Due to the coronavirus pandemic, parents all over the country somehow managed to homeschool their children these last few months, and many were hoping for some relief over the summer. Unfortunately, many summer camps have already cancelled their programs, and families now face a new challenge—figuring out what to do with their kids over the summer.
Erika Coles, clinical director at the FIU Center for Children and Families, shares some tips on how parents can survive the summer with their kids while staying home.
1. Maintain a routine.
When kids don’t have a routine they can follow, they tend to misbehave more and have more anxiety. For the summer, involve your kids in the process of creating their schedule for the day. It will make them feel empowered, and they will more likely follow the schedule, since they helped to create it. Find some fun activities they can do throughout the day and have them choose which ones they want to do. While the schedule for the day doesn’t have to be jam-packed with activities, make sure that bedtimes and mealtimes are as consistent as possible.
2. Reward positive behavior.
Kids need and crave attention. Reward your child with positive praise when you catch them being good by saying things like, “I am so proud of you for cleaning up your room all by yourself.” You should also leverage everyday things like screen time as a reward or give them a small prize for their positive behavior to continue to motivate them.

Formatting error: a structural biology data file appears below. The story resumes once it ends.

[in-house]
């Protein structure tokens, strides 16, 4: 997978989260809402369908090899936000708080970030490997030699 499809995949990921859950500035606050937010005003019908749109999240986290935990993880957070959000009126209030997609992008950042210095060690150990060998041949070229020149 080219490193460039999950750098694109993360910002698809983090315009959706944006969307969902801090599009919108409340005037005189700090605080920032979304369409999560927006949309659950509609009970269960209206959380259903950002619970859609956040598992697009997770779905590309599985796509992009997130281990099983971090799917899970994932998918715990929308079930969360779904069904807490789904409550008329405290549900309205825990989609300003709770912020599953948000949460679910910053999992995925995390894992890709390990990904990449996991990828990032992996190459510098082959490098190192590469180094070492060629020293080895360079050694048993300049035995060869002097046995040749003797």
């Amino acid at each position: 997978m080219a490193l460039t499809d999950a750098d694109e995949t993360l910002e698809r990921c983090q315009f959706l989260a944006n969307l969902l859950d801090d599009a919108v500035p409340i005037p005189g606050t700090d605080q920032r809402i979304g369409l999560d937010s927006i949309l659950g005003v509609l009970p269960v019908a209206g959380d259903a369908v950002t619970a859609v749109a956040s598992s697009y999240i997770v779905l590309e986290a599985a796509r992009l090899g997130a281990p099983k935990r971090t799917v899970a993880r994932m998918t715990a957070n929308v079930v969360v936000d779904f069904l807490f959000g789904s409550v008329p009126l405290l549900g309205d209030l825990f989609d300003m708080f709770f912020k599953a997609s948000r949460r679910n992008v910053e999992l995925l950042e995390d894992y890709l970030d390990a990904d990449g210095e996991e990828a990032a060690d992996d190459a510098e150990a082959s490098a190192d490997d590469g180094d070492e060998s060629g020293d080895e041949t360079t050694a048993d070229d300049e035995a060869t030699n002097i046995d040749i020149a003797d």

3. Limit screen time.
All kids have been exposed to significantly more screen time since being in quarantine. Make sure you plan some fun outdoor activities they can do such as bike riding and soccer, and include some creative activities like family game nights, painting, or working on a complex puzzle or Lego set.
4. Stay connected.
Take the time to continue to stay connected with others (both your children with their friends and you with other parents, family and friends). You can schedule virtual play dates or do a drive-by visit to friends and family.
5. Incorporate academic time.
Help prevent summer learning loss by infusing some fun academic activities like reading and online activities from local museums.
6. Get help.
The last few months have been a whirlwind for most families, and everyone has been doing their best to stay afloat. Most families haven’t processed how the coronavirus has impacted their mental health and will continue to do so. Take some time over the summer to check in on your mental health and seek support for you and your child if you need it. It could be anything from helping you to manage your child’s behavior at home to helping manage your child’s worries and fears.
The FIU Center for Children and Families offers a wide range of evidence-based telehealth services for families in need during this time. Visit their website to obtain more information about their services and free resources for families during this time.